(Bloomberg) – While doctors have long dispensed such nutritional advice to patients with a family history of these diseases, the emergence of affordable genomic studies is giving consumers new insights into how to live healthier lives. It’s a burgeoning market that Credence Research Inc. predicts will generate $340 million by 2022 from $70.2 million in 2015.
(Reuters) – Scientists have assembled the most complete human genome to be mapped with a single technology using a new pocket-size portable DNA sequencer, which they say could one day make genome mapping quick and simple enough to do at home. Using a device about the size of a mobile phone and called a MinION, made by Oxford Nanopore Technologies, researchers from Britain, the United States and Canada said they were able to sequence much longer strands of DNA than previously, making the process cheaper and swifter.
(Chemical & Engineering News) – Rather than poke a needle into an organ to sample cells and tissues—a risky venture—doctors would prefer to noninvasively measure molecular markers in a person’s blood and urine to monitor recovery. These markers, typically nucleic acids and proteins, could help indicate when a transplanted organ has started to fail, help guide treatments, minimize the number of biopsies needed, and ultimately improve transplant success rates.
(Deutsche Welle) – Croatia’s organ donor program is based on an opt-out arrangement. That means every citizen can theoretically become an organ donor if they have not explicitly stated their refusal to do so before they die. In Germany, however, citizens 16 years of age and older must register their decision to donate organs. At just 9.3 organ donations per 1 million inhabitants, Germany has one of the lowest percentages of actual organ donations in Europe. Spain lead worldwide with 46.9 donors per 1 million inhabitants in 2017.
(Vox) – Kosinski insists his intent was never to out anyone, but rather to warn us about the rapid extinction of privacy. And sexual orientation, he argues, is a start. Many more aspects of our inner lives — like personality traits — may be encoded in our faces. This is also a controversial idea, which harks back to the pseudoscience of physiognomy. When I spoke to Kosinski in November at his Stanford office, I was most interested in learning why he’s asking these controversial research questions, and whether his “warning” of a loss a privacy is actually just a blueprint to achieve it. He argues these technologies are already being used and have a huge potential for misuse.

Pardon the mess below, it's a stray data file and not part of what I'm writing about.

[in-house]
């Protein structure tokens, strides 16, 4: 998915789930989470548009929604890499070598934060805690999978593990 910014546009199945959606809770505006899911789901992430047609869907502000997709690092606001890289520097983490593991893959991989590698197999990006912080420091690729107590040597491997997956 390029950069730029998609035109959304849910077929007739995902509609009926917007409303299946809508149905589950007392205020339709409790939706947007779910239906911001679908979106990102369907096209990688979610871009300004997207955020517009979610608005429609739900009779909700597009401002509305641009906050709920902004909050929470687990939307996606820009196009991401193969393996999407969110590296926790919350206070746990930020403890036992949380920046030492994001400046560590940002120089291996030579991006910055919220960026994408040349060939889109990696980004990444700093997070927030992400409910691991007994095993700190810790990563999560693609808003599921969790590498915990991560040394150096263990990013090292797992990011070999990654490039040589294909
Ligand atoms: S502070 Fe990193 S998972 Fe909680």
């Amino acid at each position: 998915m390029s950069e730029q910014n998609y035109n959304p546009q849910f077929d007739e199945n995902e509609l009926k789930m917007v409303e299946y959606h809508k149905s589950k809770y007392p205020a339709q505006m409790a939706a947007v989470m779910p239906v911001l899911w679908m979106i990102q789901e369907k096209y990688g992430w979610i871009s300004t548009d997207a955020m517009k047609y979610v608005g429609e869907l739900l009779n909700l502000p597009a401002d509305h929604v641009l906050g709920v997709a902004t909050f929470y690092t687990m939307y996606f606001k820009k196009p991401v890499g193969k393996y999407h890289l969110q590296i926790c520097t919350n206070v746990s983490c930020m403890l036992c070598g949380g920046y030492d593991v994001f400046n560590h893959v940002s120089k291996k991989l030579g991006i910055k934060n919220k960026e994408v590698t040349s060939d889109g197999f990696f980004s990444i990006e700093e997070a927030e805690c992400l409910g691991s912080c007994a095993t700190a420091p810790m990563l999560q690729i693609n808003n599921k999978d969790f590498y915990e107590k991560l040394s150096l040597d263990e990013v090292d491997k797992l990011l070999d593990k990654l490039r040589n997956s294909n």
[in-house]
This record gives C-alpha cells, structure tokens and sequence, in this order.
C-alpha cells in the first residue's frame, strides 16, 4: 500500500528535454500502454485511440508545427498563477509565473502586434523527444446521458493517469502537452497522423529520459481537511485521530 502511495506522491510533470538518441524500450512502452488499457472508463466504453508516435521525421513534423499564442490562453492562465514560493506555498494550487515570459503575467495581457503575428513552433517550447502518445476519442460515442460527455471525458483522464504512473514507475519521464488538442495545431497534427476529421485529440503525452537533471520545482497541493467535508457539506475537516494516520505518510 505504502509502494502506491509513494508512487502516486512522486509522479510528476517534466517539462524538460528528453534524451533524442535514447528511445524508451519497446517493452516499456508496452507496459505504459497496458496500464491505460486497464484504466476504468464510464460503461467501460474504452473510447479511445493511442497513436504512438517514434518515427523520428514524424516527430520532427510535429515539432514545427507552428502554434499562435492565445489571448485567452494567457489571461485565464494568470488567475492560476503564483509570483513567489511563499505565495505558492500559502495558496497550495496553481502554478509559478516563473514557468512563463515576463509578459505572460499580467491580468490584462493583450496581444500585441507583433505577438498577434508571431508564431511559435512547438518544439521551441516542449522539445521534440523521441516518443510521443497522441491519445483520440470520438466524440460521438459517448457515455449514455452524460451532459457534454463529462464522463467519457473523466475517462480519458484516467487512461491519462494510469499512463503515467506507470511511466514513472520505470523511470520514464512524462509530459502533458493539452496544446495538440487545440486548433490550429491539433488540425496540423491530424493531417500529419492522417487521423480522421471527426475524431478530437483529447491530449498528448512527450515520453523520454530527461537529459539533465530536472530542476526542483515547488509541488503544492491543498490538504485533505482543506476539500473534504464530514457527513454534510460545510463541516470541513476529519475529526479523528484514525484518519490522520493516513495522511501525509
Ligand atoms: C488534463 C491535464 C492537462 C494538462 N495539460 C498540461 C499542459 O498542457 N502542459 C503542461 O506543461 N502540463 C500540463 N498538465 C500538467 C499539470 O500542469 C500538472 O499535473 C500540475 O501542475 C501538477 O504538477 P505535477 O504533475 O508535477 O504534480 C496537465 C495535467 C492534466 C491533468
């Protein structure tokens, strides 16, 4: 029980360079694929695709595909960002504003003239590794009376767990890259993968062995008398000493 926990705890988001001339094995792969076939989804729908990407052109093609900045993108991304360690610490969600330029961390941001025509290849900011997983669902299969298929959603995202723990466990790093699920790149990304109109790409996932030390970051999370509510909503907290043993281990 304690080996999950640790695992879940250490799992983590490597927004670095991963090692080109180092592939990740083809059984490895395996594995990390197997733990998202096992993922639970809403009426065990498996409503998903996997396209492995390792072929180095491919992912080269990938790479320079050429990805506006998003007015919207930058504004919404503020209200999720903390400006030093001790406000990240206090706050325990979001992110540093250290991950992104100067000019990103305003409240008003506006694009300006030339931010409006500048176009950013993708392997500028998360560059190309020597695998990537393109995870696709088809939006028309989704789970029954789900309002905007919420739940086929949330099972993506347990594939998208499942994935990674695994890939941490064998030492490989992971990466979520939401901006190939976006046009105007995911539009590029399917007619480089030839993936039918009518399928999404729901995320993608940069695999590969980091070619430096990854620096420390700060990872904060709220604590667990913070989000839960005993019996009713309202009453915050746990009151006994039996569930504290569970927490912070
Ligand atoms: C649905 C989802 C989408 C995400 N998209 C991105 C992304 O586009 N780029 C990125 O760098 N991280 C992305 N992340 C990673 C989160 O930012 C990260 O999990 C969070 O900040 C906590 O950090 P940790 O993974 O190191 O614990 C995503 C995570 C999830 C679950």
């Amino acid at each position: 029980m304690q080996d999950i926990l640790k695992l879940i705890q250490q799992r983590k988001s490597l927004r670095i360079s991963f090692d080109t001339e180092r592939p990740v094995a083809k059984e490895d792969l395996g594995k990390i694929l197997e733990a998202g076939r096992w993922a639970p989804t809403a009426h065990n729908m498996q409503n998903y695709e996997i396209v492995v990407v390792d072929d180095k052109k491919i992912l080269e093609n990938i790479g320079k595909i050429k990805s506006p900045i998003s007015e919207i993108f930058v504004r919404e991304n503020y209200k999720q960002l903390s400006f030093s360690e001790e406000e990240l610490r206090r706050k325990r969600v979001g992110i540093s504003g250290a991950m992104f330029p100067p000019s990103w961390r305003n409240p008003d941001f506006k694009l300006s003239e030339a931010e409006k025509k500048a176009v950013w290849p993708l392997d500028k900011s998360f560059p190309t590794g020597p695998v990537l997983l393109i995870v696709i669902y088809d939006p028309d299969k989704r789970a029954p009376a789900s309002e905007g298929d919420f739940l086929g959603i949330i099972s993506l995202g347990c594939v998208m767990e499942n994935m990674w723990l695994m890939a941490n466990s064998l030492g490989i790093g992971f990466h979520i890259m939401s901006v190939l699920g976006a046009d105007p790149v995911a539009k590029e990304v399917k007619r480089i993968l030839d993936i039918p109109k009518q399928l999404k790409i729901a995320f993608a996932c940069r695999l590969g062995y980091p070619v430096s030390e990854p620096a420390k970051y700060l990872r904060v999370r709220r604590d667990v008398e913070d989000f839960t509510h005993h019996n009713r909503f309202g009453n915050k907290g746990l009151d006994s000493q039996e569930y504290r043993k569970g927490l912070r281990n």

(New Yorker) – Two days later, Jahi was declared brain-dead. With the help of a ventilator, she was breathing, but her pupils did not react to light, she did not have a gag reflex, and her eyes remained still when ice water was dripped in each ear. She was briefly disconnected from the ventilator, as a test, but her lungs filled with carbon dioxide. On an EEG test, no brain-wave activity could be seen. Like all states, California follows a version of the 1981 Uniform Determination of Death Act, which says that someone who has sustained the “irreversible cessation of all functions of the entire brain, including the brain stem, is dead.”
(New York Daily News) – And I am learning that there may be alternatives available to terminating a pregnancy. Sometimes, by allowing women to choose to carry a baby with limited time to birth by permitting a natural life course with a grieving process, mothers have a chance to better cope with their impending loss. The Neonatal Comfort Care Program, though still in its initial stages, has shown preliminary data that parents felt very positively about how their babies were cared for soon after birth, and they had positive experiences bonding with their babies before their passing.
(CBS News) – Since the law was implemented a year ago, doctors estimate they’ve written more than 500 lethal prescriptions. But they say many patients can’t pay for the medicine, due to price-gouging. “It’s available, but it’s now extremely costly. It can cost a person $3,000 to 4,000 for a prescription, for the 100 capsules,” said UC San Diego Dr. Lynette Cederquist.
(CBS News) – The creators say there are 11 genes that impact attraction. The app processes DNA from a cheek swab to match users based on their pheromones — the chemicals released by the body that can trigger attraction. The dating tool also uses information from a user’s social media accounts. “The DNA will not be misleading,” said Mirza. “You cannot lie about your genetics.” But David Magnus, the director of biomedical ethics at Stanford, has his doubts. While there is scientific proof that pheromones can cause attraction, Magnus says there are many other factors that determine compatibility. There are also privacy concerns.
(Kaiser Health News) – The American Medical Association, the dominant voice for doctors nationwide, opposes allowing doctors to prescribe life-ending medications at a patient’s request, calling it “fundamentally incompatible with the physician’s role as healer.” But in December, the Massachusetts Medical Society became the 10th chapter of the AMA to drop its opposition and take a neutral stance on medical aid in dying.